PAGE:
Trump administration preparing for Taiwan arms sale

President Tsai Ing-wen makes national defense a priority in response to Chinese incursions

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Taiwan F16s

Taiwan F16s (CNA photo)

TAIPEI (Taiwan News) — The U.S. is expected to approve a large weapons package to Taiwan, according to congressional and administration sources.

A congressional aide told CNN the Trump administration is preparing to sell seven packages of weapons systems to Taiwan. The aide added it was still unclear as to when Congress would be formally notified of the sales, which is required by law.

Reuters first reported on the possible sales Sept. 16, noting that seven sales at once would be a departure from previous deals that saw packages spaced out in order to reduce opposition from China. As Beijing has stepped up military actions around Taiwan, President Tsai Ing-wen (蔡英文) has made national defense a priority.

A U.S. official said the administration will soon formally approve a sale of General Atomics MQ-9B SeaGuardian surveillance drones, expected to be worth around US$600 million, according to CNN. Other weapons systems possibly for sale include Lockheed Martin’s High Mobility Artillery Rocket System (HIMARS), Boeing’s land-based Harpoon anti-ship missiles, underwater sea mines, and other capabilities to deter an amphibious invasion, Reuters reported.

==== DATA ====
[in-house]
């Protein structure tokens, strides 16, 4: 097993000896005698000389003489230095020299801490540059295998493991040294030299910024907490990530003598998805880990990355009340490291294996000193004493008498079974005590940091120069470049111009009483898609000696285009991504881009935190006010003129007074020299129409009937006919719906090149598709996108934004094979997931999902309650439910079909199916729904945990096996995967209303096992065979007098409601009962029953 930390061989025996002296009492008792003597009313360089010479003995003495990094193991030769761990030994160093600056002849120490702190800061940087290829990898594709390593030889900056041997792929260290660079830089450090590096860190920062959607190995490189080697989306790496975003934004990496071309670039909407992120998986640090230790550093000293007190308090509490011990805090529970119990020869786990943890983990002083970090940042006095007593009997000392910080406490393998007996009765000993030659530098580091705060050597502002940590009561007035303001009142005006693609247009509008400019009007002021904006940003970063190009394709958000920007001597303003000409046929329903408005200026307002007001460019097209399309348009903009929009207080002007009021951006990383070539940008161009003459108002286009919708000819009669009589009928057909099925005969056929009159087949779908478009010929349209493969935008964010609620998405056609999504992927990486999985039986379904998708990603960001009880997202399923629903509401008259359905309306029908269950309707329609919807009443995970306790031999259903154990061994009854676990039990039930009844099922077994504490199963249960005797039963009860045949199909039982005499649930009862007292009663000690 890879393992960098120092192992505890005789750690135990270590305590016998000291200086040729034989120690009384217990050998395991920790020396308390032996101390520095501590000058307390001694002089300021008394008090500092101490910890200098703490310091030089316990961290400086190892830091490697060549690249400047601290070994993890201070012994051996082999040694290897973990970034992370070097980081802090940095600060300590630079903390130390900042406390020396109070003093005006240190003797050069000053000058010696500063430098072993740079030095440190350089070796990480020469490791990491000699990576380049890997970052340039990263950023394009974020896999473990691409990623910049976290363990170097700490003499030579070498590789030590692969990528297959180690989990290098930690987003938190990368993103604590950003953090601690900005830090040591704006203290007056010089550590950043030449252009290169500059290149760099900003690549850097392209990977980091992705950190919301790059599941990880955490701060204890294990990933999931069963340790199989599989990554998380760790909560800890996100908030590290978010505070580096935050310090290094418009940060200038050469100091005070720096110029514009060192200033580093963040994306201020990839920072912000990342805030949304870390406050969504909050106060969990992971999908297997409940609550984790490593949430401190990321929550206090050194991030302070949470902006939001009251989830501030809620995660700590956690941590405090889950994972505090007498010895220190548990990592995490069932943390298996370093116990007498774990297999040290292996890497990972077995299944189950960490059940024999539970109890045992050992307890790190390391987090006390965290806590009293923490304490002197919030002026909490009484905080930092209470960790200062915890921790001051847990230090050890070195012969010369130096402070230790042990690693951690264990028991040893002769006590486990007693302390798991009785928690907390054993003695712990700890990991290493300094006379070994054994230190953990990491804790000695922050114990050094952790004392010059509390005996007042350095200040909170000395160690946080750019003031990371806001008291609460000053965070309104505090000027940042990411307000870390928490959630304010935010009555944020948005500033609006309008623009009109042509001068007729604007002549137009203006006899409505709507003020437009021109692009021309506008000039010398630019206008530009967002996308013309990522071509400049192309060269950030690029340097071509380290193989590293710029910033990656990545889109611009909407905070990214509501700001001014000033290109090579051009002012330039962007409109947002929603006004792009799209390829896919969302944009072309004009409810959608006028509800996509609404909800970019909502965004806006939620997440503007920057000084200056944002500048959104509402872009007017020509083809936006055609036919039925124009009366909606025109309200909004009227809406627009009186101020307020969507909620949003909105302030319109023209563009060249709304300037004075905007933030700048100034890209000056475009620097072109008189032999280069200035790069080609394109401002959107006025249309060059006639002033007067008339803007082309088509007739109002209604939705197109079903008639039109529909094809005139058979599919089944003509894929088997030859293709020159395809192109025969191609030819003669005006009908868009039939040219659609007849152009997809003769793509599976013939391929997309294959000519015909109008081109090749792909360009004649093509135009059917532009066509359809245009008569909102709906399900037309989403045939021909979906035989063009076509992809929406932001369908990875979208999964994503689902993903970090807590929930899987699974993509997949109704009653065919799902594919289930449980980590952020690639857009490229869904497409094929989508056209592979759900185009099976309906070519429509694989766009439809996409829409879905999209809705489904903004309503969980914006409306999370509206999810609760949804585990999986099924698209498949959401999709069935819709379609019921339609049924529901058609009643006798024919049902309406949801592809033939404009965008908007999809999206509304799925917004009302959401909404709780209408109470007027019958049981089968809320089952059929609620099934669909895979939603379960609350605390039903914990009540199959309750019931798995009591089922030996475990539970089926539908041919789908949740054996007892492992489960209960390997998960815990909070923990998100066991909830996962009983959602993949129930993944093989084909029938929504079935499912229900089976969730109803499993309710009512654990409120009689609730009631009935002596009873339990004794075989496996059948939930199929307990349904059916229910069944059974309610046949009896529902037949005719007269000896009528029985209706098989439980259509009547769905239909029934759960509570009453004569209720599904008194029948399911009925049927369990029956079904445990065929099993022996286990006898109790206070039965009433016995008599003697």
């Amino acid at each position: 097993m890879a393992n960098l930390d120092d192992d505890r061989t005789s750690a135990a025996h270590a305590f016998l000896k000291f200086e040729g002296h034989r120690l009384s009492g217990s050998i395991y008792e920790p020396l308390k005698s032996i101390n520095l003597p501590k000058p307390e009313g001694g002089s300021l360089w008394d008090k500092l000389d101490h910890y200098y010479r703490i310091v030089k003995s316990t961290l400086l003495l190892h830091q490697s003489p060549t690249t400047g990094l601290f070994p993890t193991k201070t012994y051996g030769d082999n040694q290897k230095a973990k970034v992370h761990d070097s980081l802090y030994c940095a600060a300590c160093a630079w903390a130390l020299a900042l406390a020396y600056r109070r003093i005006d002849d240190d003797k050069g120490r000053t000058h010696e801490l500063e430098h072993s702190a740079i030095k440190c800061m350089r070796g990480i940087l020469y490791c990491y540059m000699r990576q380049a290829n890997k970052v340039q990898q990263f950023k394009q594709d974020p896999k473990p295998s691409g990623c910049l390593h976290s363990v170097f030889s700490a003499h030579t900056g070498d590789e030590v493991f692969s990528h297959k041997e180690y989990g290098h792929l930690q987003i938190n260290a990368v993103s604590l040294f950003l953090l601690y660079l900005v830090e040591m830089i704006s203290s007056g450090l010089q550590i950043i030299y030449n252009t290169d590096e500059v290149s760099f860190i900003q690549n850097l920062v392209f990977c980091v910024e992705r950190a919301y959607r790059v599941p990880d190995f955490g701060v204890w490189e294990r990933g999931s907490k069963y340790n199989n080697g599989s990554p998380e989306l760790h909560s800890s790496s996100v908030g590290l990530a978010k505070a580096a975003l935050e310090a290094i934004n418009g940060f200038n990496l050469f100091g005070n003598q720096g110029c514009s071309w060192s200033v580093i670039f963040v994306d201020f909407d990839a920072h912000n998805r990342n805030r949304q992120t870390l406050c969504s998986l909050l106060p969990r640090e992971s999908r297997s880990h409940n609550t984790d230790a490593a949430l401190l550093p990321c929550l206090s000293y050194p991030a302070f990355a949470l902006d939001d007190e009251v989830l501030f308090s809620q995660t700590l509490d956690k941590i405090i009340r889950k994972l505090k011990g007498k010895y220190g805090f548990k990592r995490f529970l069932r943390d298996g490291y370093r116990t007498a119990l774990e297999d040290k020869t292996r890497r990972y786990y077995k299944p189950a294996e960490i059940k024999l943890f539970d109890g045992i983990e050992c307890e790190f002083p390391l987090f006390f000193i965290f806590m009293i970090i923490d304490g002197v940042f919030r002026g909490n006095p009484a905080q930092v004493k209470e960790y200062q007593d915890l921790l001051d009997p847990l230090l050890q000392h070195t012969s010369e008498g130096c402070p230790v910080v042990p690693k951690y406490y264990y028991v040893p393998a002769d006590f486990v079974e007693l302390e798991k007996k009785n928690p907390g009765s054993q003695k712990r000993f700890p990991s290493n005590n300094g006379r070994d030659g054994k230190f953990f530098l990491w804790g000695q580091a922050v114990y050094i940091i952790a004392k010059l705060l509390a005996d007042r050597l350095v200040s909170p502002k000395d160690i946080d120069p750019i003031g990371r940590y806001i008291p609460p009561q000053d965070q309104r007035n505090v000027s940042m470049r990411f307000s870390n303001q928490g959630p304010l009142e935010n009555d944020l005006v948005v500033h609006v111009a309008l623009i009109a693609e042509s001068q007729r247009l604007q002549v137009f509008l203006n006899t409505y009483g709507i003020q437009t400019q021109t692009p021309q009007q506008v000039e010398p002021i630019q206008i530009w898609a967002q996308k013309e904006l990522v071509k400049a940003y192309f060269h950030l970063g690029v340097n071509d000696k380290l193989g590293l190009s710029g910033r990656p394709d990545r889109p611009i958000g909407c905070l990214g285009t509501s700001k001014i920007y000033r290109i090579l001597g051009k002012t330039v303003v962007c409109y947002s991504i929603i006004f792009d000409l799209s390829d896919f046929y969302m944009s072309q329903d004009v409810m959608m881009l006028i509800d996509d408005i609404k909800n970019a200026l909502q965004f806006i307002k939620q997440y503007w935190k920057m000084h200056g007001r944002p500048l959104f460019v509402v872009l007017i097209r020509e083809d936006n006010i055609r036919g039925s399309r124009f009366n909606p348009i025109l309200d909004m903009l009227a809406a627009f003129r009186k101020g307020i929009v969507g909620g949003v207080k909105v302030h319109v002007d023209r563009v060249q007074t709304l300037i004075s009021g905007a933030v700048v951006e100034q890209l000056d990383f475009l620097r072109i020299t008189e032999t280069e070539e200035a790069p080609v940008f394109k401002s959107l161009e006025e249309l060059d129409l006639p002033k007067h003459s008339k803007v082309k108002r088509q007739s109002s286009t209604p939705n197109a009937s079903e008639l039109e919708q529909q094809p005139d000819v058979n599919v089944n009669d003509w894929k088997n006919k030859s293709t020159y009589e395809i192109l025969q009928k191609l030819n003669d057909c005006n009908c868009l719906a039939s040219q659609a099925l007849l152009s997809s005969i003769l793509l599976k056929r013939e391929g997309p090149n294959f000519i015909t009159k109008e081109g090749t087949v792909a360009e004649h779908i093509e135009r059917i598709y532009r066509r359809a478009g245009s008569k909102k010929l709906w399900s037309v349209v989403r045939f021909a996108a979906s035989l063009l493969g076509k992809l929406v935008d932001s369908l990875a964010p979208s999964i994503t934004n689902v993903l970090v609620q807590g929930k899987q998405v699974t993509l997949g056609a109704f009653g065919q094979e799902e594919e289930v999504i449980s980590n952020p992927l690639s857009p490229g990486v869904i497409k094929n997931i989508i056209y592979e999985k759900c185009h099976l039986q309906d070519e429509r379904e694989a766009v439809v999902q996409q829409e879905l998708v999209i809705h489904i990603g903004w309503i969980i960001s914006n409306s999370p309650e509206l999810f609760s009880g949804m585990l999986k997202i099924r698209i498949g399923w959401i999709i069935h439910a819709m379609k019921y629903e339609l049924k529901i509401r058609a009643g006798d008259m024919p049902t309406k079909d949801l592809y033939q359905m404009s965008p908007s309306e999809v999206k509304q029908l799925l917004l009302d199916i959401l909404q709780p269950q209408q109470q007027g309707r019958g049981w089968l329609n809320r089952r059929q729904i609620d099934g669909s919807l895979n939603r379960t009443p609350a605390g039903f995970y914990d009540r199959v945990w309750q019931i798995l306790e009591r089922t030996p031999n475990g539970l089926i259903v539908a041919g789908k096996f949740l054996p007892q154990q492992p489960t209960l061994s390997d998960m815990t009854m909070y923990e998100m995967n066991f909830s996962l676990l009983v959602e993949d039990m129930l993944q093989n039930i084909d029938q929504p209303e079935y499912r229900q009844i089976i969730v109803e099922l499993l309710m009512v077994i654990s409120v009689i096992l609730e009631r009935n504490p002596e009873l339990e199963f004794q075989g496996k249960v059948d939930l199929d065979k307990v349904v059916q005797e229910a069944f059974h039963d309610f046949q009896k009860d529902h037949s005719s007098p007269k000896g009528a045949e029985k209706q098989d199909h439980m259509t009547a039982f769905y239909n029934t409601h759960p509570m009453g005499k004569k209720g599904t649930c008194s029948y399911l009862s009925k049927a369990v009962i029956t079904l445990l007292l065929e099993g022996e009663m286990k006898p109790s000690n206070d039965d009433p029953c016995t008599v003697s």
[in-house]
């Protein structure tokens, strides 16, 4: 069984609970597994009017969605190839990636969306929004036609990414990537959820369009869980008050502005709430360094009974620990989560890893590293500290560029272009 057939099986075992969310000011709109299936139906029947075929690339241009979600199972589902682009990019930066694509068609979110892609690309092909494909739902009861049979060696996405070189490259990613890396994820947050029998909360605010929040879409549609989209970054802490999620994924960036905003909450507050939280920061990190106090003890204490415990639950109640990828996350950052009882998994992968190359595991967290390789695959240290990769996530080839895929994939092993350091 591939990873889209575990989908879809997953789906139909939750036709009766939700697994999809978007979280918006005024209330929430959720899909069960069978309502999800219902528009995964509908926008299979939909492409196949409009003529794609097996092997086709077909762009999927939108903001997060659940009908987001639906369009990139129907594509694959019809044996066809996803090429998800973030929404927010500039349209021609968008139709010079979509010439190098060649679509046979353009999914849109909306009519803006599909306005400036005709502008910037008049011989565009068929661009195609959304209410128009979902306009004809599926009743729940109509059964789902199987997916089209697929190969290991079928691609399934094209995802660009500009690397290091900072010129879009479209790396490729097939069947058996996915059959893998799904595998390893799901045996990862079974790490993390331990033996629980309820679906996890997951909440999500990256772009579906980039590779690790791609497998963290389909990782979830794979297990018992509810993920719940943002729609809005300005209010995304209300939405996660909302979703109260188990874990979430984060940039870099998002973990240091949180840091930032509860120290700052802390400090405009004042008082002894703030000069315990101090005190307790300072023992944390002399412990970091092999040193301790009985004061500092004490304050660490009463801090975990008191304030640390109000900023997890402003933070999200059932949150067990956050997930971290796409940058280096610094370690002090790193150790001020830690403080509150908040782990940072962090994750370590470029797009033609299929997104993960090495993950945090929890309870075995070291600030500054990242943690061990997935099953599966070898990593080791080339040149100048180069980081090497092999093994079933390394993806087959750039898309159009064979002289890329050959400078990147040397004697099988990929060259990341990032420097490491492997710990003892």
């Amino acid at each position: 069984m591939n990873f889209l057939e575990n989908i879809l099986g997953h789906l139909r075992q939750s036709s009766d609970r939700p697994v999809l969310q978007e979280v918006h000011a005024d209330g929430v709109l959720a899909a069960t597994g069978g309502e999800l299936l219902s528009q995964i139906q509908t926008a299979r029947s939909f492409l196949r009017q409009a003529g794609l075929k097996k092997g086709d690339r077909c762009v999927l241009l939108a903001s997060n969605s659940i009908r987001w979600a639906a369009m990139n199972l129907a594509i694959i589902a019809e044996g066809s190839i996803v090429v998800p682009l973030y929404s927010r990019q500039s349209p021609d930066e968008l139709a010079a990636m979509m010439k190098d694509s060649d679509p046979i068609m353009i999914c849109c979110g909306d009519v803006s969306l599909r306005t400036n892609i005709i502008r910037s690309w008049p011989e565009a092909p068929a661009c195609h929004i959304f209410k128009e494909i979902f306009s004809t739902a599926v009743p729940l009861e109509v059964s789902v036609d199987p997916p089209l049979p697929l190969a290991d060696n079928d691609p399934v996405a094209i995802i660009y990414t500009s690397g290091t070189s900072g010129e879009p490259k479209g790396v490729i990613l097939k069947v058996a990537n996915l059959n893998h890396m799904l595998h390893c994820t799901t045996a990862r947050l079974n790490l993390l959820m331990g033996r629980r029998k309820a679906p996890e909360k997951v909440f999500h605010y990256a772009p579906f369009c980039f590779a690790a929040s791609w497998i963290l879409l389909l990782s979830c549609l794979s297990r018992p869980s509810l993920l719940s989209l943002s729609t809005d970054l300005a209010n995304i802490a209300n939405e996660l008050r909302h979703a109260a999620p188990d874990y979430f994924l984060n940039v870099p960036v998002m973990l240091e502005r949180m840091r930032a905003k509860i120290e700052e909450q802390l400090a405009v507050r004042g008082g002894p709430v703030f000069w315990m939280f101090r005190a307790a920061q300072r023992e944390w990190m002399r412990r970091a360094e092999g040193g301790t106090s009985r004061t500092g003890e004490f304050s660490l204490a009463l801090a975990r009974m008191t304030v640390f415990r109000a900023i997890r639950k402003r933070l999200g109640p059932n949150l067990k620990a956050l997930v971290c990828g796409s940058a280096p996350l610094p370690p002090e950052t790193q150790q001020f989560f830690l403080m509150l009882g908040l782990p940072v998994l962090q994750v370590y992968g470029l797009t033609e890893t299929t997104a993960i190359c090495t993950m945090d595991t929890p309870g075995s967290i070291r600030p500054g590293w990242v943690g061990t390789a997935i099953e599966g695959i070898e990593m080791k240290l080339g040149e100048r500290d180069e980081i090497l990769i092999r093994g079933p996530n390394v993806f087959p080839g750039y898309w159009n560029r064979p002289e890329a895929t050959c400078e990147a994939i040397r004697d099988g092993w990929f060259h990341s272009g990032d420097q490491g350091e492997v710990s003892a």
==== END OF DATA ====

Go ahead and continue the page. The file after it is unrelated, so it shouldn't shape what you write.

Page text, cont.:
According to the New York Times, one of the weapons systems Taiwan is looking to acquire is Boeing’s AGM-84H/K SLAM-ER air-to-ground missile. The missiles could target Chinese warships crossing the Taiwan Strait or hit land-based targets in China.

“As a matter of policy we do not comment on or confirm proposed defense sales or transfers until they have been formally notified to Congress,” a State Department spokesperson told CNN. The Pentagon also declined to comment on the proposed packages.

Taiwan’s Ministry of National Defense (MND) said media reports on the sales were “mere speculation” and stressed that military purchases are strictly confidential.